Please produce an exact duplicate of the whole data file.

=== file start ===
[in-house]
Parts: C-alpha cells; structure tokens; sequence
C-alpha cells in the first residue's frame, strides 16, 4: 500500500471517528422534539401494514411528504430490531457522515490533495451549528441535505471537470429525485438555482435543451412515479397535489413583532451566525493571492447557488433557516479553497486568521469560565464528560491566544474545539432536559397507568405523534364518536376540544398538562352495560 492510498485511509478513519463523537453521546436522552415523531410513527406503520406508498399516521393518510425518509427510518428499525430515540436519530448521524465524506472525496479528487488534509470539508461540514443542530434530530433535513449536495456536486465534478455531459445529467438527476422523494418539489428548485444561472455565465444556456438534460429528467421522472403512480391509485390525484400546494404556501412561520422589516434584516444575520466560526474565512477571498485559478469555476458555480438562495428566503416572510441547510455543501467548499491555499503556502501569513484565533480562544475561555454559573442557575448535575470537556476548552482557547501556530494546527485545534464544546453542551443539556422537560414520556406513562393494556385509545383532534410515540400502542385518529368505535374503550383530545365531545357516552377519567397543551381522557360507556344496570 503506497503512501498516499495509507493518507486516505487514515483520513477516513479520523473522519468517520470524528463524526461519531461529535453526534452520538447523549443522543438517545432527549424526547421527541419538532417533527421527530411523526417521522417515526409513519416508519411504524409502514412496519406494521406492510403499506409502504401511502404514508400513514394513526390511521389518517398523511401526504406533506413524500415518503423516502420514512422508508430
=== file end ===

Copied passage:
[in-house]
Parts: C-alpha cells; structure tokens; sequence
C-alpha cells in the first residue's frame, strides 16, 4: 500500500471517528422534539401494514411528504430490531457522515490533495451549528441535505471537470429525485438555482435543451412515479397535489413583532451566525493571492447557488433557516479553497486568521469560565464528560491566544474545539432536559397507568405523534364518536376540544398538562352495560 492510498485511509478513519463523537453521546436522552415523531410513527406503520406508498399516521393518510425518509427510518428499525430515540436519530448521524465524506472525496479528487488534509470539508461540514443542530434530530433535513449536495456536486465534478455531459445529467438527476422523494418539489428548485444561472455565465444556456438534460429528467421522472403512480391509485390525484400546494404556501412561520422589516434584516444575520466560526474565512477571498485559478469555476458555480438562495428566503416572510441547510455543501467548499491555499503556502501569513484565533480562544475561555454559573442557575448535575470537556476548552482557547501556530494546527485545534464544546453542551443539556422537560414520556406513562393494556385509545383532534410515540400502542385518529368505535374503550383530545365531545357516552377519567397543551381522557360507556344496570 503506497503512501498516499495509507493518507486516505487514515483520513477516513479520523473522519468517520470524528463524526461519531461529535453526534452520538447523549443522543438517545432527549424526547421527541419538532417533527421527530411523526417521522417515526409513519416508519411504524409502514412496519406494521406492510403499506409502504401511502404514508400513514394513526390511521389518517398523511401526504406533506413524500415518503423516502420514512422508508430